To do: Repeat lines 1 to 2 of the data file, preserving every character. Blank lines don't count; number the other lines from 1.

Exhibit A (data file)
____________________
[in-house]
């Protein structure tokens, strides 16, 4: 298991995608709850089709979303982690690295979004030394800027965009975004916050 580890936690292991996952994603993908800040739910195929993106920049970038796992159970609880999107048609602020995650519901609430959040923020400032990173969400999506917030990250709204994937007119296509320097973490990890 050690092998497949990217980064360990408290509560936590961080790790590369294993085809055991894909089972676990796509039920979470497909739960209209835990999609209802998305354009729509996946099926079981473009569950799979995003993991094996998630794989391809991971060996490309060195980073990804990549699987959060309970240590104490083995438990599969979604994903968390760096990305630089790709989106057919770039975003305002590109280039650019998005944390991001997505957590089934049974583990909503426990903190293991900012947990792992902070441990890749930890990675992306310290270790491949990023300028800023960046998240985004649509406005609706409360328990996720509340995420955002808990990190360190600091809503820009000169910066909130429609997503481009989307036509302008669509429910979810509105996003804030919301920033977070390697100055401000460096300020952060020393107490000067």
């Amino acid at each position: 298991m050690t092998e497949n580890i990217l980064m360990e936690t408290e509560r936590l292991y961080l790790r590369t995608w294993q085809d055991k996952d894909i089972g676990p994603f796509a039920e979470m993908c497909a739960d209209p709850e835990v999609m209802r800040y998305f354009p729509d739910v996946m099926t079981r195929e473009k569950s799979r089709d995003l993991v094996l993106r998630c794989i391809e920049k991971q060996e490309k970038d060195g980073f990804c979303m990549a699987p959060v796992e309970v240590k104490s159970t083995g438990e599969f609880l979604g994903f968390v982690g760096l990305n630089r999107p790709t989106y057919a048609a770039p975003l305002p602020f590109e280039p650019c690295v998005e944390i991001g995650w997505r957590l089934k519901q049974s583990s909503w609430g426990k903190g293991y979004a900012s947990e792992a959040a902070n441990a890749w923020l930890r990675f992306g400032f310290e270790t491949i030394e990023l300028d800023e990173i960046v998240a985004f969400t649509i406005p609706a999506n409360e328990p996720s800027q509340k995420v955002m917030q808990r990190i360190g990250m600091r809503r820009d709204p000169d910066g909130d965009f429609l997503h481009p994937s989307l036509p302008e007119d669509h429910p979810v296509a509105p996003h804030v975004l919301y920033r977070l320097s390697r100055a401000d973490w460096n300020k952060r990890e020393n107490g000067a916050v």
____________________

[in-house]
């Protein structure tokens, strides 16, 4: 298991995608709850089709979303982690690295979004030394800027965009975004916050 580890936690292991996952994603993908800040739910195929993106920049970038796992159970609880999107048609602020995650519901609430959040923020400032990173969400999506917030990250709204994937007119296509320097973490990890 050690092998497949990217980064360990408290509560936590961080790790590369294993085809055991894909089972676990796509039920979470497909739960209209835990999609209802998305354009729509996946099926079981473009569950799979995003993991094996998630794989391809991971060996490309060195980073990804990549699987959060309970240590104490083995438990599969979604994903968390760096990305630089790709989106057919770039975003305002590109280039650019998005944390991001997505957590089934049974583990909503426990903190293991900012947990792992902070441990890749930890990675992306310290270790491949990023300028800023960046998240985004649509406005609706409360328990996720509340995420955002808990990190360190600091809503820009000169910066909130429609997503481009989307036509302008669509429910979810509105996003804030919301920033977070390697100055401000460096300020952060020393107490000067």